The Epistle to the GalatiansWritten by R.Y.K. Fung Reviewed By D.R. de Lacey
The twenty-five-year-old commentary on Galatians by Ridderbos, one of the earliest in the NICNT series, has now been replaced by a completely new work. While basing his comments on an English text, Fung is well able to interact with the original (though helpfully all the Greek is transliterated except in the footnotes). It is a little ironic that its publication should coincide with that of the Revised English Bible, for the translation used is the NEB. This is an odd choice for several reasons, and in fact Fung’s favoured version seems to be the NIV.
Thirty pages of introduction cover the main issues which critical orthodoxy dictates as essential for commentators: the location of the churches, the identity of the agitators, date and genre. The coverage of the secondary literature is just a trifle idiosyncratic: George Howard’s position, which for all its weakness contains some very significant observations, is dismissed in a line; B.H. Brinsmead’s, which Fung seems to like no more than the reviewer, is allowed more than a page of footnote! The conclusions are never startling. The ‘heretics’ (Fung’s word) are Judaizers; we are not told what that term means, or what message they brought which was able to make the Galatians enthusiastic supporters of what was seen as the revolting habit of circumcision. We are told that they accused Paul of ‘relaxing the terms of the gospel … in order to make conversion easy’ (p. 48), an accusation revived in our day by Francis Watson. (One wonders why, if so, Paul put so much explicit stress, in contrast to the rest of the early church, on the shocking mode of Jesus’ death.) Fortunately, for large parts of the commentary, the answers one gives to these introductory questions are immaterial; but insofar as they are interesting in themselves, the approach of G. Lüdemann (and effectively also that of G. Howard) is an unfortunate absentee. Otherwise, the coverage of secondary material is commendably thorough.
The pattern of the commentary follows that of other members of the series, with only the briefest introductions to the major divisions, and the text split into very small units for detailed comment. Eight ‘Additional Comments’ interspersed in the text cover such issues as ‘Why Paul Persecuted the Church’ and ‘Paul’s Treatment of the Hagar-Sarah Story’. Is the reviewer alone in finding this pattern, though standard, unhelpful in enabling one to see either the author’s critique of other positions or his own understanding of the development of Paul’s argument? Within his constraints Fung provides clear discussion of the individual sections, but leaves one wondering still why Paul wrote as he did, and whether the opponents believed Paul’s converts to be Christians who needed a second-stage experience, heathen who still needed conversion, or what.
One area where Fung is manifestly weak is that of linguistic awareness. In the section on Paul’s use of the Hagar-Sarah story there seems to be a muddling of linguistic and historical issues. Paul is contrasted with other Jewish exegetes ‘since Paul treats the Genesis story as historically true’ (p. 217); ‘Paul’s starting point is the historical truth of the Genesis narrative’ (p. 218). If this is simply saying that Paul believed Genesis, then of course that was true of all Jewish exegetes (as Fung acknowledges in a footnote). But Paul’s argument no more depends on historical truth than anything in Genesis Rabbah. This same defensiveness over ‘historical truth’ also leads to a muddying of the waters over whether Paul’s argument is allegory, typology or analogy. The doctrine of the instantaneous aorist is maintained in the face of all the evidence (even when a footnote accepts the possibility of it being ‘timeless’, p. 223!); and at various places reference is made to Trench’s Synonyms, as though no work had been done in this area for a century; as though Barr had not introduced a revolution in theologians’ thinking about linguistic functions. Paul’s language is interpreted with heavy-handed woodenness, so that we are asked to believe that the opponents ‘of set intent wanted to “distort” or “pervert” [RSV] the gospel of Christ’ (p. 45, emphasis added). Similarly, Peter’s fault at Antioch was ‘failing to have the courage of his own convictions’ (p. 109). Is this psychologically credible? Is this really how they would have seen themselves? Howard’s caveats are particularly apposite here. Belief in divine inspiration, be it never so strongly held, surely need not force us to this sort of literalism.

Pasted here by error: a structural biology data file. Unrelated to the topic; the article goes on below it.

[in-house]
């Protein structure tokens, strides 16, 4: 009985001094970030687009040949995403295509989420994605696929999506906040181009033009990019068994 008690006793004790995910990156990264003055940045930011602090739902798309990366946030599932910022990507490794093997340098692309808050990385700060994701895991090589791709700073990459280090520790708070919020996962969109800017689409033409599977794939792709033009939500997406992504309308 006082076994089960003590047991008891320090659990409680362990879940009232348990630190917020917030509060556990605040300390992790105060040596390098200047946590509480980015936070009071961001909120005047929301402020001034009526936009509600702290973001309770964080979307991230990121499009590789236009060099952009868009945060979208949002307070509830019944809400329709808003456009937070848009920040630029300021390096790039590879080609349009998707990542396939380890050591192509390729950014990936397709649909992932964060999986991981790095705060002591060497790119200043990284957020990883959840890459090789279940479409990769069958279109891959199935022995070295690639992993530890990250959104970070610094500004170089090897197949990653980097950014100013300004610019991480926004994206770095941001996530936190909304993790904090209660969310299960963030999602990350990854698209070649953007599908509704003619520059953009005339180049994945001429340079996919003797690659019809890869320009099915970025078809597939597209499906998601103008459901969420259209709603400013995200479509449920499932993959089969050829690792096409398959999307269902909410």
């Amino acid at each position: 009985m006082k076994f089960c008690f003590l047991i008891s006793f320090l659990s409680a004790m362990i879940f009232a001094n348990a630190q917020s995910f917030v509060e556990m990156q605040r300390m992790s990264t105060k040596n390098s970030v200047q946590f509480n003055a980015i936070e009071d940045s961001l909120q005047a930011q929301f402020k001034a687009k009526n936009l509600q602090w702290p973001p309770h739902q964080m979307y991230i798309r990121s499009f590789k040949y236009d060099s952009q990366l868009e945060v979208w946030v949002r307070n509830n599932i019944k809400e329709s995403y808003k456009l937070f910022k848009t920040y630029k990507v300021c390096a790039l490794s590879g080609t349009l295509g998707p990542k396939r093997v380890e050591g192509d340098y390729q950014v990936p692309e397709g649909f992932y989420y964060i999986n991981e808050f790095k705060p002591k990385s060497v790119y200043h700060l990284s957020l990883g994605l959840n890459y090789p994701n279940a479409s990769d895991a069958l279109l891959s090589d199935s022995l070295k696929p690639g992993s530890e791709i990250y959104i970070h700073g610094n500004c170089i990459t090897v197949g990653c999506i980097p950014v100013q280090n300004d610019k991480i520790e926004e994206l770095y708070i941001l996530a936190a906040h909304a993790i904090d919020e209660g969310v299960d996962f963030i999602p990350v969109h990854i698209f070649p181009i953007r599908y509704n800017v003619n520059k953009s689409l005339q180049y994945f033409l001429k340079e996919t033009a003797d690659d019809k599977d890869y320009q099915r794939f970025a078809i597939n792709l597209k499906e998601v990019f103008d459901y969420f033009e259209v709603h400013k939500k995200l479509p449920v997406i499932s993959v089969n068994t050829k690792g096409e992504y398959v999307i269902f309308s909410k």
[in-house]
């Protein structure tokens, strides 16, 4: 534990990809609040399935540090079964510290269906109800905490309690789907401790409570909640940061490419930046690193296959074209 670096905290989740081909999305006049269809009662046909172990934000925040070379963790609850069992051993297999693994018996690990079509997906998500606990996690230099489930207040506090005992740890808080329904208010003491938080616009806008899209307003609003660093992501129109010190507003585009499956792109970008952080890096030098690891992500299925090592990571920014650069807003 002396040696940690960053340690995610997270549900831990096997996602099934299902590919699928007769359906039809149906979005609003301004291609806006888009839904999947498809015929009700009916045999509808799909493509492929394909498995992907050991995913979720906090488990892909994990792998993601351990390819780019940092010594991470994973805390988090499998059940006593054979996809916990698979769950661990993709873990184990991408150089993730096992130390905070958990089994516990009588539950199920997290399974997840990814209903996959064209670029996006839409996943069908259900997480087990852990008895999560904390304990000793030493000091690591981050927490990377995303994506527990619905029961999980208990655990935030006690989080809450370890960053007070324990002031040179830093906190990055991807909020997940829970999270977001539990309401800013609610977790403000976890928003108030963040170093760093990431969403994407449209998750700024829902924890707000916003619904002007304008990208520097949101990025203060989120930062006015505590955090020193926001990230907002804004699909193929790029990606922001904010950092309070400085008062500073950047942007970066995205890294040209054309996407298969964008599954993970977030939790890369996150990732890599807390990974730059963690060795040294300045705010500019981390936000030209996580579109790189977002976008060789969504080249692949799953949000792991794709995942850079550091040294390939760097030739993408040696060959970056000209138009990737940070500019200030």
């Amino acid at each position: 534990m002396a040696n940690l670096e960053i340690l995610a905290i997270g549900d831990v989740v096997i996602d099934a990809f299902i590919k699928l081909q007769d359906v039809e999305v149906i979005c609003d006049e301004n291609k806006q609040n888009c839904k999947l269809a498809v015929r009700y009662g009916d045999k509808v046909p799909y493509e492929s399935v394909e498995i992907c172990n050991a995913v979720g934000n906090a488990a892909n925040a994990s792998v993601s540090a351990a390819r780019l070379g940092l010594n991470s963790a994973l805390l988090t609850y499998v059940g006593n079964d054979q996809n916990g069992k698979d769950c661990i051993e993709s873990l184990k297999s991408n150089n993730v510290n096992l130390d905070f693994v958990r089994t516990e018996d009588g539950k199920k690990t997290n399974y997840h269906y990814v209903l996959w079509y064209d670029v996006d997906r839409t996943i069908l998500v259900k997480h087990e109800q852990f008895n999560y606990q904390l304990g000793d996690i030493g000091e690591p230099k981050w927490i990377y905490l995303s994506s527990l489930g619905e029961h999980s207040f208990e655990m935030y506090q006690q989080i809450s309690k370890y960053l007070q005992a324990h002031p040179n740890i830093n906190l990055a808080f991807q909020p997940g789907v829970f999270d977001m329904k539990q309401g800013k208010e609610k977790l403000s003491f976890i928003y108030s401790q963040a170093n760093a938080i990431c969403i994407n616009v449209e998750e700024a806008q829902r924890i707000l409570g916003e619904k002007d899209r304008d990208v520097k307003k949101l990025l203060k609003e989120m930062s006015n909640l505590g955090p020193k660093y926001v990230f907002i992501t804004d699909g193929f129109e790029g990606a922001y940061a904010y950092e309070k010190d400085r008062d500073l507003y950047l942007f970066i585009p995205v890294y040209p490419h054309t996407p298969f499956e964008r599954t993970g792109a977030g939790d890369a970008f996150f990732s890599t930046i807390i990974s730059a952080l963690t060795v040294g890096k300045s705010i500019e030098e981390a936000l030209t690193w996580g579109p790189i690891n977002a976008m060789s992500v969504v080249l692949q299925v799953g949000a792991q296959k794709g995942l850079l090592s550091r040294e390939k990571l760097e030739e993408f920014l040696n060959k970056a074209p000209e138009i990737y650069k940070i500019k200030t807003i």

This leads this reviewer, sadly, to doubt several of Fung’s interpretations, especially about the various ‘gospels’ in chapters 1 and 2, and about Paul’s understanding of the relationship between Jewish and Gentile Christians in 3:23–29 (where Fung fails to make the distinction, arguably crucial to Paul, between the ‘we’ and the ‘you’).
Related to this is the fact that exegetical points in cases of ambiguity are not assessed against any coherent understanding of the epistle, but only with reference to other scholars (whose overall interpretations of the logic of Paul’s argument differ significantly; as e.g. the ὅτι at 4:6). Too often one may want to ask, But why does Paul say this? How does it fit in his overall argument? and (if Fung is right) How could his readers have understood him properly?
Thus, while every reader is bound to benefit from Fung’s clarity, Galatians yet awaits an adequate commentary.
D.R. de Lacey
Tyndale House, Cambridge